Tuesday, March 31, 2015

Holy Week & The Rosary

If the title of this post led you to believe I might be sharing some in depth thoughts on holiness, holiness as a family or how to achieve a beautiful Holy Week, I'm sorry because I'm just...we are just...
well, we have our focus fully on our son leaving and it has eclipsed pretty much everything else the last two weeks.
Our Lent was eclipsed by Benjamin beginning school.  
Lent has been eclipsed by trying to complete quarter tests for homeschool....
 and well, life has been going at full throttle despite my New Years Resolutions about slowing down etc..etc.. 
 I don't seem to know how to do it..
and that has tainted our Lenten walk...
which eclipsed are spiritual journey and spiritual health as a family.

On Saturday our family was asked to lead the Rosary for our Parish.
We've done this before.
We love participating in this prayer with our church family and we do so every week, but we lead it only every once in a while.
Our 'flying by the seat of our pants' lack of direction this Lent came to a full and screeching crescendo as we completely and utterly bombed the Rosary on Saturday.

I can't believe our Parish puts up with us sometimes because we can be loud, boisterous, full of energy and that is not even factoring in Autism.  
(I fervently prayed the prayer for Humility sometime back in the 90's and I've been given LOTS of opportunities to learn it ever since) (I was probably given opportunities before but in my young adult bliss of knowing everything, I didn't recognize it)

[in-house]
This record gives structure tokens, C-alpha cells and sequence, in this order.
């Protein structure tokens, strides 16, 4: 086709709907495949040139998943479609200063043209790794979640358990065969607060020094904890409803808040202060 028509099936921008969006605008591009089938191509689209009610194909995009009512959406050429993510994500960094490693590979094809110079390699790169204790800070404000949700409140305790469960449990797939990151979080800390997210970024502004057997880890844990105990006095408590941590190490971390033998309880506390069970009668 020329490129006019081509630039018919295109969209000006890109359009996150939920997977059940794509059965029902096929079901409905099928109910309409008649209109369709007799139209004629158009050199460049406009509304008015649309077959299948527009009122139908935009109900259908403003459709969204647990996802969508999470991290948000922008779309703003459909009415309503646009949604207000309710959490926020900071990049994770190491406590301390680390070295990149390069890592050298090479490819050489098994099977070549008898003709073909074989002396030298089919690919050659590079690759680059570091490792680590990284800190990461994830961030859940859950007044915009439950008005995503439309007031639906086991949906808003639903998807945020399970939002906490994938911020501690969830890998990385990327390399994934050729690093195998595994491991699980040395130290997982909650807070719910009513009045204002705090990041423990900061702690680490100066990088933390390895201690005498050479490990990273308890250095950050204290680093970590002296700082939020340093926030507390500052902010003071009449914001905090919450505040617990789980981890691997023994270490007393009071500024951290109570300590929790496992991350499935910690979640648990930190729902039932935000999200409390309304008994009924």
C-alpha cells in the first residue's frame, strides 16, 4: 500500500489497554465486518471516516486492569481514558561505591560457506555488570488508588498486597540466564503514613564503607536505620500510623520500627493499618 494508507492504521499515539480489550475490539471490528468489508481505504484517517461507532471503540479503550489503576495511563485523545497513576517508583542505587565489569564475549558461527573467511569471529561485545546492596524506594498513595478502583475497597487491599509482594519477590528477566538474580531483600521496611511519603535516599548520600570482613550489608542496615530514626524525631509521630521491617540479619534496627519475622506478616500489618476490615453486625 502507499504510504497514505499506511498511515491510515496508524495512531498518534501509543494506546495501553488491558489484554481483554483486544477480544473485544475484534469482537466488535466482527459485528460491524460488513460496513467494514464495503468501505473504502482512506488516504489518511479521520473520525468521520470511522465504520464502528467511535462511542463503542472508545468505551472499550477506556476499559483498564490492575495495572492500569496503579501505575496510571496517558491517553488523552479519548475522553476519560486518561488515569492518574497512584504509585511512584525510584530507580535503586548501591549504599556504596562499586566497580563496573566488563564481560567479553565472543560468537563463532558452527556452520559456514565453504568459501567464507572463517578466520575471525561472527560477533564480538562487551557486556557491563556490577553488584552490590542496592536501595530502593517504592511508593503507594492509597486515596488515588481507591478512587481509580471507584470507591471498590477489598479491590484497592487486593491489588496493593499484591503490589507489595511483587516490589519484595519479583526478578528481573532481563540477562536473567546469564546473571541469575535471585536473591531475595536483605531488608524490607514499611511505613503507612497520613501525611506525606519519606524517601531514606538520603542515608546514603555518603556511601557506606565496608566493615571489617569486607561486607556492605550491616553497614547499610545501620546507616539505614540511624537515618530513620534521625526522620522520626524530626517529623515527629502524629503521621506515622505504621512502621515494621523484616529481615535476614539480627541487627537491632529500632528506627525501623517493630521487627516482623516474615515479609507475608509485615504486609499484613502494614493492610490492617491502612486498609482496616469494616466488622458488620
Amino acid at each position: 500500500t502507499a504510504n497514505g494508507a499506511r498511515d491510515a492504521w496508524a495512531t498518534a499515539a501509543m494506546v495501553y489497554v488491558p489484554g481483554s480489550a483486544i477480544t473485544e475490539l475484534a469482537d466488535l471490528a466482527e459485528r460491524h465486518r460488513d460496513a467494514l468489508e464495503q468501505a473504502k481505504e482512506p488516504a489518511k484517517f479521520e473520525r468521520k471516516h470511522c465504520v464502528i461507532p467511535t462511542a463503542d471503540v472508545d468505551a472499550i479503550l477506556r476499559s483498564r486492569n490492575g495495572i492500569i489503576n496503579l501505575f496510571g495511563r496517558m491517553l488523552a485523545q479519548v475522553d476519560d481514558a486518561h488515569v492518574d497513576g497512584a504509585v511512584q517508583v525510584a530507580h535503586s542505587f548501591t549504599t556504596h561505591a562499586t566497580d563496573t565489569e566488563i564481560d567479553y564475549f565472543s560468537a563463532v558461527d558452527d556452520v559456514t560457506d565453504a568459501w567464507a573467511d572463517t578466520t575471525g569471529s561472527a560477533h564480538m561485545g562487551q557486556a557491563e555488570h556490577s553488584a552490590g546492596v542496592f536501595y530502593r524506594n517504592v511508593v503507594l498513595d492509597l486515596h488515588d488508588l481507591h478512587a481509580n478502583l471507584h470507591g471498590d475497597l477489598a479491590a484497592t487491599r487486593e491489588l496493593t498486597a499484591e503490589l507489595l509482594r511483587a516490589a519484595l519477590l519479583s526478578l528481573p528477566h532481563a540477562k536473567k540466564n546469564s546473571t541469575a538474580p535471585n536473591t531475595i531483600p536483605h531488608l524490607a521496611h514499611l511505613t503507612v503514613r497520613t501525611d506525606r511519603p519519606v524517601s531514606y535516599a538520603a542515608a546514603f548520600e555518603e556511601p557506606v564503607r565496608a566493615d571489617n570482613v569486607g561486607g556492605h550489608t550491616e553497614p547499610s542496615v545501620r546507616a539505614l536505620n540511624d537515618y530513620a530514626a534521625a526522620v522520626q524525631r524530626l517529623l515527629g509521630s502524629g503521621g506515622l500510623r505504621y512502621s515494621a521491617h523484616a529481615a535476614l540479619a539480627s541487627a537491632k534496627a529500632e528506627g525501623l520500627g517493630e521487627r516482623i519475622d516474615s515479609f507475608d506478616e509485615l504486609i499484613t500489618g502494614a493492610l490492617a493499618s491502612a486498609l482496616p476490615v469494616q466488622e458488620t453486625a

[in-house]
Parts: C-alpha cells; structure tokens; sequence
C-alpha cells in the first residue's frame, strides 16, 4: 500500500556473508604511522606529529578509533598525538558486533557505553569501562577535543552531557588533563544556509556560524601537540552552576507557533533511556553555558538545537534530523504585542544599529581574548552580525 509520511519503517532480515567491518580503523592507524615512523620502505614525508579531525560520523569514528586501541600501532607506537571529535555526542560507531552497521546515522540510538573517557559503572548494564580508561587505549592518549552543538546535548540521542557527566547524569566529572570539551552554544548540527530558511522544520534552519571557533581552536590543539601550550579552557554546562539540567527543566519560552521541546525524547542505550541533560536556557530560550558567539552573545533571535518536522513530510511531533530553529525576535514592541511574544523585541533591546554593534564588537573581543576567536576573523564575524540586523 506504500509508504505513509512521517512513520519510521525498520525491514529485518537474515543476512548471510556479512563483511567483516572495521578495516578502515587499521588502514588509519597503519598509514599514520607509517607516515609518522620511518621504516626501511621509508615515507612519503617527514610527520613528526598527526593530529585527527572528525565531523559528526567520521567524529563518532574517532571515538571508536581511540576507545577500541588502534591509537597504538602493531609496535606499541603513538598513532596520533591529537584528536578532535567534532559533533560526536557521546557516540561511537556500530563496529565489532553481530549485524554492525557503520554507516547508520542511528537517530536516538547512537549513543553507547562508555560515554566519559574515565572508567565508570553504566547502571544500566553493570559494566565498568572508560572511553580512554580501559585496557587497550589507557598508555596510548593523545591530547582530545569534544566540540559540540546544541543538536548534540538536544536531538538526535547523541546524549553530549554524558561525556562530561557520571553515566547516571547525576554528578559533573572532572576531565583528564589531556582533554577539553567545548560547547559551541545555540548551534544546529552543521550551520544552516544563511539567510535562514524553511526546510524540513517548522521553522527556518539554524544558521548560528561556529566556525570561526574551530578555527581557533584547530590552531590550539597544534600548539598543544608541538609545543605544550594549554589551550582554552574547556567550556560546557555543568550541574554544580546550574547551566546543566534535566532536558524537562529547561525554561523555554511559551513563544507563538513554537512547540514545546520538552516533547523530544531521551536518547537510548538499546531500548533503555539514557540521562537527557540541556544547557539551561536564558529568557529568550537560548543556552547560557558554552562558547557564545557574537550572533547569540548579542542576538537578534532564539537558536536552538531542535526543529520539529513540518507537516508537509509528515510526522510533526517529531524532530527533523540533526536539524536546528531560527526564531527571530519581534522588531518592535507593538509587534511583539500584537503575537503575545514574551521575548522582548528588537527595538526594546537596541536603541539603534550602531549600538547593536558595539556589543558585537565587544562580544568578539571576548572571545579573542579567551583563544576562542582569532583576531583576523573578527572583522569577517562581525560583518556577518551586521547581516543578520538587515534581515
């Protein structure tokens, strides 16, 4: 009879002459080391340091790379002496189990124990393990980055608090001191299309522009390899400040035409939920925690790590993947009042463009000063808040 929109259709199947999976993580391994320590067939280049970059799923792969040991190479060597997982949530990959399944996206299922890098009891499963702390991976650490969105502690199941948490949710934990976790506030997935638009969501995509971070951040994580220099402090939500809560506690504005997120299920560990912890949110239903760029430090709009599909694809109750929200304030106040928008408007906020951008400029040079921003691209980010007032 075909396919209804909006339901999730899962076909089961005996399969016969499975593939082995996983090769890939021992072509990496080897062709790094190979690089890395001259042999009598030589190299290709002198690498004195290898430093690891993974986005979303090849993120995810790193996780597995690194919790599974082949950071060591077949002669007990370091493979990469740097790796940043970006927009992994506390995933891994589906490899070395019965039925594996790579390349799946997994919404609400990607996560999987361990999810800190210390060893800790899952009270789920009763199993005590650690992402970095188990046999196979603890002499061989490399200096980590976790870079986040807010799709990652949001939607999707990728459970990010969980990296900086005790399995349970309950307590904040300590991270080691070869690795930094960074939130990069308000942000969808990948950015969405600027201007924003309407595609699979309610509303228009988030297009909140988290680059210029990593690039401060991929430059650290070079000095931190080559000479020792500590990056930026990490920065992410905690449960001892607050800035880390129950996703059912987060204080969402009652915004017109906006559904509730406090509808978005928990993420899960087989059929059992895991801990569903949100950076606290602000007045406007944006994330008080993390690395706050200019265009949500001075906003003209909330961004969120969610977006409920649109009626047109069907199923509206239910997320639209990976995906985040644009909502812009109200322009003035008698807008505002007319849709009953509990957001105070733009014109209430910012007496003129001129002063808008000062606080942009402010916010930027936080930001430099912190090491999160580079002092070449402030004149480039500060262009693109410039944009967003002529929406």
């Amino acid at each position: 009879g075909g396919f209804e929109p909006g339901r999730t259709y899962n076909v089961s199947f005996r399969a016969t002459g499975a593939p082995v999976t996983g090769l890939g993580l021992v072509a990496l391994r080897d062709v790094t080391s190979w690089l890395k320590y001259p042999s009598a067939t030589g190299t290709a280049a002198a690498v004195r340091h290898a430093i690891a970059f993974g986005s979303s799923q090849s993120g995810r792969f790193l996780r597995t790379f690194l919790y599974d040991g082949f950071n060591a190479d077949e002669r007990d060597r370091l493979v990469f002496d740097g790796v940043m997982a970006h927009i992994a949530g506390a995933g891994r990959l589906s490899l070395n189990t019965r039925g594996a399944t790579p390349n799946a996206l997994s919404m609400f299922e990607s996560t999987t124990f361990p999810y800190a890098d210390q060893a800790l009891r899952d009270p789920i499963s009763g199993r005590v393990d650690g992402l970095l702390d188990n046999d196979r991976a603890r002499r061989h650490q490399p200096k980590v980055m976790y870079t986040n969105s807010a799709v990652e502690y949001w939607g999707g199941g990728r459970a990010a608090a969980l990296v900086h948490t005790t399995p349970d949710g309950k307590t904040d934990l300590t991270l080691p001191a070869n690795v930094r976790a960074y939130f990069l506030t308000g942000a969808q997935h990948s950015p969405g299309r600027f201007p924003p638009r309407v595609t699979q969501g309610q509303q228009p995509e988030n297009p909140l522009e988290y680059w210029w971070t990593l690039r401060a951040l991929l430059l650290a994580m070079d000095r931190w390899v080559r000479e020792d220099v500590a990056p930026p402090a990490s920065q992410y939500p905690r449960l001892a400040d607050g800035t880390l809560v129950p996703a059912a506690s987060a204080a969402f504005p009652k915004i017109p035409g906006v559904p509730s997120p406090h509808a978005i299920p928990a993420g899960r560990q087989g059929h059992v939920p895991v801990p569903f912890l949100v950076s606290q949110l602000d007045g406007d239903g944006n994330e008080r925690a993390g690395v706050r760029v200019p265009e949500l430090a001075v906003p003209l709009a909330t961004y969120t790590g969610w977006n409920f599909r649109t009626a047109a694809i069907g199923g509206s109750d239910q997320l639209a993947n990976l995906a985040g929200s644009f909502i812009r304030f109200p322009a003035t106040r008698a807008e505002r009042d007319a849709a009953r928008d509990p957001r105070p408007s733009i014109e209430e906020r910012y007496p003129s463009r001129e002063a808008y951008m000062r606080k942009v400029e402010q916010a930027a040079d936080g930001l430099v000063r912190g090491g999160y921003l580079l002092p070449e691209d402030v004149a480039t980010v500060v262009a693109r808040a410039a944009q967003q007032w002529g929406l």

So as I left for the church at 3:20 so that we could arrive at 3:30 allowing a few of them time to have completed confession, in order to participate at the beginning of the Rosary which began at 3:45 I should have known we were jumping the shark, this was going to be a ride so buckle up.
At 3:20, not everyone was I loaded up the ones I could and off we went.
Once arriving at church the confession line was long...very long, unusually long.  

3:45 came and I began the Rosary with Ben, Faith and Linus in the pew with me.  
Which means that throughout the mysteries, as different children completed confession, they came into our pew and the seat shuffle would begin, again, and again, and again.
Linus wanted very much to help with the decades, so on the 2nd I nodded to him that he could take it.  He got stage fright, I tried to help him but we both stumbled, and fell... and got off on how many Hail Mary's, but luckily the dear lady who leads it most often helped us out...
*deep sigh, and thank you*

Then, a few more of us arrive at the church and begin to filter in the pew...while I'm praying the 3rd decade.
Benjamin gets disrupted and a big brother mistakenly thinks this would be a good time to distract the little ones with getting to light candles...
While We Are Leading The Rosary As A Family....which means we have 3 little ones jumping up wanting to light candles, asking for dollars, and a Benjamin unnerved by the commotion plus now completely fixated on lighting candles.

So, I got off on the 3rd decade too.

Isaac rescues me by praying the 4th decade...and I'm feeling every ounce of the sorrowful mystery of "Jesus picks up his cross" because I'm feeling like WE, we are His Cross right now.

Because it isn't that I really care that we show our failures and weaknesses right out there for everyone to see...